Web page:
103. Jamaican coffee liqueur : TIA MARIA
Tia Maria is a coffee liqueur, invented just after WWII in Jamaica, using Jamaica coffee beans. The name of course translates to "Aunt Maria".

104. Bonnie and Clyde contemporary : DILLINGER
John Dillinger was a notorious bank robber during the Depression Era. Famously he was killed by federal agents in an ambush at the Biograph Theater in Chicago, in 1934.

112. Hamlet confidant : HORATIO
Horatio is a character in Shakespeare's "Hamlet", a friend of the play's hero and a relatively uninterested party in the intrigue that makes up the storyline. As a trusted friend, Horatio serves as a sounding board for Hamlet, allowing us in the audience to gain more insight into Hamlet's thinking and character as we listen to the two in conversation.

113. Many Bics : BLUE PENS
Société Bic is a French company, based in Clichy in France. The first product the company produced, more than fifty years ago, was the Bic Cristal ballpoint pen that is still produced today. Bic also makes other disposable products such as lighters and razors.

123. Zhou ___ : ENLAI
Zhou Enlai (also Chou En-Lai) was the first government leader of the People's Republic of China and held the office of Premier from 1949 until he died in 1976. He ran the government for Communist Party Leader Mao Zedong, often striking a more conciliatory tone with the West than that of his boss. He was instrumental, for example, in setting up President Nixon's famous visit to China in 1972. Zhou Enlai died just a few months before Mao Zedong, leading to unrest and a dramatic change in political direction for the country.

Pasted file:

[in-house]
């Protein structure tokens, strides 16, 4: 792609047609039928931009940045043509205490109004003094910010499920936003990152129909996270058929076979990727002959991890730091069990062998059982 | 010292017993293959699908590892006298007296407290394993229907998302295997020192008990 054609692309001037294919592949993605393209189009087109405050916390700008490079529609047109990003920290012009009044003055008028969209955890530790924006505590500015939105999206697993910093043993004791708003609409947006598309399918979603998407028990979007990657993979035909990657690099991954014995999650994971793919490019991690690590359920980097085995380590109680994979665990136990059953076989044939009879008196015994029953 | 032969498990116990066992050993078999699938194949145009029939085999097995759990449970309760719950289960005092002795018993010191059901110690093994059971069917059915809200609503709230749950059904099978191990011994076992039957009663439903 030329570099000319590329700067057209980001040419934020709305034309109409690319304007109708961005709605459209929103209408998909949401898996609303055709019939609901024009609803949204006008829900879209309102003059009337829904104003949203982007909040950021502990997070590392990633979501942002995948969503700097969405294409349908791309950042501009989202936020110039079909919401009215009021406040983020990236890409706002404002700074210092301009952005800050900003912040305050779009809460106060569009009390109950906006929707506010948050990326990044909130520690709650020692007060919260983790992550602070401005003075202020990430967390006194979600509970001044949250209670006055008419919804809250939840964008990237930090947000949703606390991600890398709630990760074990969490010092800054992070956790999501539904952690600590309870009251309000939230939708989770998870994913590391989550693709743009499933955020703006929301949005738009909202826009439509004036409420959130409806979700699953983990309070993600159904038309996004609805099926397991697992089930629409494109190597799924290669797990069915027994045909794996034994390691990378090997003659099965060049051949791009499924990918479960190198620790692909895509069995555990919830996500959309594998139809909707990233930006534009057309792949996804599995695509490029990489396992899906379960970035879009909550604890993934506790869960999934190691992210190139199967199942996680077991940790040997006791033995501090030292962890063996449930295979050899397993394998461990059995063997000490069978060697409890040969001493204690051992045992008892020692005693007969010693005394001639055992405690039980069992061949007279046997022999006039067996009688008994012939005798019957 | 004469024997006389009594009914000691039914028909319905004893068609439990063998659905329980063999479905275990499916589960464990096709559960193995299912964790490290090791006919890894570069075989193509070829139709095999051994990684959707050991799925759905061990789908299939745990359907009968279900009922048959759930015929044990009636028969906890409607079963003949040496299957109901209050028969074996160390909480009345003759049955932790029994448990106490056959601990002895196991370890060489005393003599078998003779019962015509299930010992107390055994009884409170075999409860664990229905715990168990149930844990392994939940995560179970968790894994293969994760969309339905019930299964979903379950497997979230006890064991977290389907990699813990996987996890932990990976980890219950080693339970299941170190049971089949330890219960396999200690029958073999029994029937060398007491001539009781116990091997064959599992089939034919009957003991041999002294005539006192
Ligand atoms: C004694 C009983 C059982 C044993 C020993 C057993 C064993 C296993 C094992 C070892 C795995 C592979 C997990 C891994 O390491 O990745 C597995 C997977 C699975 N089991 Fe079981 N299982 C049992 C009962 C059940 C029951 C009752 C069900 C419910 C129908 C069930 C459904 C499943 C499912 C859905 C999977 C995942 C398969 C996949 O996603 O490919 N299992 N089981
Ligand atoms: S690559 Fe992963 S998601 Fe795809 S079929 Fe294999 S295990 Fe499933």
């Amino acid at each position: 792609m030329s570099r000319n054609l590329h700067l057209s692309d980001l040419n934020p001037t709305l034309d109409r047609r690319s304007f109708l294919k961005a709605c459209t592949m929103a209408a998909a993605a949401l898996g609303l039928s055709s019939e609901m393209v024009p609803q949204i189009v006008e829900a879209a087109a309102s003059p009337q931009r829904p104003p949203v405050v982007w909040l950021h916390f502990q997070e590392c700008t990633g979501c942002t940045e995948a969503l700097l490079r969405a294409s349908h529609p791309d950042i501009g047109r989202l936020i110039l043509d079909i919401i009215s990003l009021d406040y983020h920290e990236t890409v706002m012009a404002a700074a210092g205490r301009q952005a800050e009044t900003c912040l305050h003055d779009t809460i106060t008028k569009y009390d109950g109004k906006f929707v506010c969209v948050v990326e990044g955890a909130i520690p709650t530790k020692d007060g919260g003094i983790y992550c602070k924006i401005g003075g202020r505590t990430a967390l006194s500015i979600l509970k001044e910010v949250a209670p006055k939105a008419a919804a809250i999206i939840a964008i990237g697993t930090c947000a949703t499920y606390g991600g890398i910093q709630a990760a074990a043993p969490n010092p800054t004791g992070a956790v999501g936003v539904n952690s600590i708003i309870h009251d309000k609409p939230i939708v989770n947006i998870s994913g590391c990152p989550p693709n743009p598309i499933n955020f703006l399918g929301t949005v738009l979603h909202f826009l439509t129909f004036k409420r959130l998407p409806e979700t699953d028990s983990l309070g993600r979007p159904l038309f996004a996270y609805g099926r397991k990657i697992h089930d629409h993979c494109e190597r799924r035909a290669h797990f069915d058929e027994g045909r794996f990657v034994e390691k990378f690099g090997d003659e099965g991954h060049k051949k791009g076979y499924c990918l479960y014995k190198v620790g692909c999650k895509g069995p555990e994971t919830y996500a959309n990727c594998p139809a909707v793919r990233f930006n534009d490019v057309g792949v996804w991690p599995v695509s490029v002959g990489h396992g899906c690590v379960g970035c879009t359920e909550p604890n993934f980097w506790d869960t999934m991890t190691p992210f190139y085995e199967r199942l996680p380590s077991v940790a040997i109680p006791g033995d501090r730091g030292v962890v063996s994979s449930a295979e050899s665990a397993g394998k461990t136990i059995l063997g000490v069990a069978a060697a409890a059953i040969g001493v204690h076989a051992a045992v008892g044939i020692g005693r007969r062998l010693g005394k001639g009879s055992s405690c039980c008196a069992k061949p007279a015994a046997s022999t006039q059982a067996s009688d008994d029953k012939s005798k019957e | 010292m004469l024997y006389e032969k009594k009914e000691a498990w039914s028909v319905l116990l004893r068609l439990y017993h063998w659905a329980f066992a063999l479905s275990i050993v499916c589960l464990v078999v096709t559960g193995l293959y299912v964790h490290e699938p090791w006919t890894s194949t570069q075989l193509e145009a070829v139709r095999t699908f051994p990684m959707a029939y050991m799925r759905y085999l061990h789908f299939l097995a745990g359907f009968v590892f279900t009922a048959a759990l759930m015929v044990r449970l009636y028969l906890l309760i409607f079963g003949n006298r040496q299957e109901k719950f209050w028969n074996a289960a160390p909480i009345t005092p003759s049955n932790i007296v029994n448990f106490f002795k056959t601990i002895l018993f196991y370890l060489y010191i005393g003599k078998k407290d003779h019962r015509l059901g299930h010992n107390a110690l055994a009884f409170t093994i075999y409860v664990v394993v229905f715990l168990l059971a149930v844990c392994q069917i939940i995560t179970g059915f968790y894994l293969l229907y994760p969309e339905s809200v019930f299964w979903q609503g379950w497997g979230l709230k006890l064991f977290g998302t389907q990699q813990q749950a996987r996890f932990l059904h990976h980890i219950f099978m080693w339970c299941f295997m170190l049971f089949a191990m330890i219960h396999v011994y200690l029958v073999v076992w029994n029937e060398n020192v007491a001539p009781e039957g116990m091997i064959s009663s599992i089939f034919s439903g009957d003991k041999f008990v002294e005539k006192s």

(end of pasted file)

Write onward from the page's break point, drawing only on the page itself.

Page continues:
125. Cartoon character voiced by Mel Blanc : DINO
In the Hanna-Barbera cartoon "The Flintstones", Dino the pet dinosaur was voiced by the famous Mel Blanc, until Blanc passed away in 1989.

Mel Blanc is known as "The Man of a Thousand Voices". We've all heard Mel Blanc at one time or another, I am sure. His was the voice behind such cartoon characters as Bugs Bunny, Daffy Duck, Porky Pig, Tweety Bird, Woody Woodpecker and Barney Rubble. And the words on Blanc's tombstone are ... "That's All Folks".

131. Rule that ended in 1947 : RAJ
The period of colonial rule by the British in South Asia from 1858 to 1947 is referred to as the British Raj. Prior to 1858, the area was ruled by a private enterprise, the British East India Company. “Raj” is the Hindi word for “reign”.

132. South American tuber : OCA
The plant called an oca is also known as the New Zealand Yam. The tubers of the oca are used as a root vegetable.

134. Italian actress Eleonora : DUSE
Eleanora Duse was an Italian actress, known professionally simply as “Duse”.

136. Barbarian : HUN